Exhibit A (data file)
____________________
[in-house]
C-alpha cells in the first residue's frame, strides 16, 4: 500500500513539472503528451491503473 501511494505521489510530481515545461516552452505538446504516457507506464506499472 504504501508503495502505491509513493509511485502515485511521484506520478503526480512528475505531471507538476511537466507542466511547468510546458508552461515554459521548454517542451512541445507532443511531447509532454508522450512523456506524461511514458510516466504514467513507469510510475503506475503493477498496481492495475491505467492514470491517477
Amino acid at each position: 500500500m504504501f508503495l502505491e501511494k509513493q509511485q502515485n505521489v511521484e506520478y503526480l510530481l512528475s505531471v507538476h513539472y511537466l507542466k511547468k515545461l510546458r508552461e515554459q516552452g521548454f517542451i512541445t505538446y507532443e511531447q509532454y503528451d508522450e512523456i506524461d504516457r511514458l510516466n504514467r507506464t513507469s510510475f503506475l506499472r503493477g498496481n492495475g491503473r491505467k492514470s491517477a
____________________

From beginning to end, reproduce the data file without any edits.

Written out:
[in-house]
C-alpha cells in the first residue's frame, strides 16, 4: 500500500513539472503528451491503473 501511494505521489510530481515545461516552452505538446504516457507506464506499472 504504501508503495502505491509513493509511485502515485511521484506520478503526480512528475505531471507538476511537466507542466511547468510546458508552461515554459521548454517542451512541445507532443511531447509532454508522450512523456506524461511514458510516466504514467513507469510510475503506475503493477498496481492495475491505467492514470491517477
Amino acid at each position: 500500500m504504501f508503495l502505491e501511494k509513493q509511485q502515485n505521489v511521484e506520478y503526480l510530481l512528475s505531471v507538476h513539472y511537466l507542466k511547468k515545461l510546458r508552461e515554459q516552452g521548454f517542451i512541445t505538446y507532443e511531447q509532454y503528451d508522450e512523456i506524461d504516457r511514458l510516466n504514467r507506464t513507469s510510475f503506475l506499472r503493477g498496481n492495475g491503473r491505467k492514470s491517477a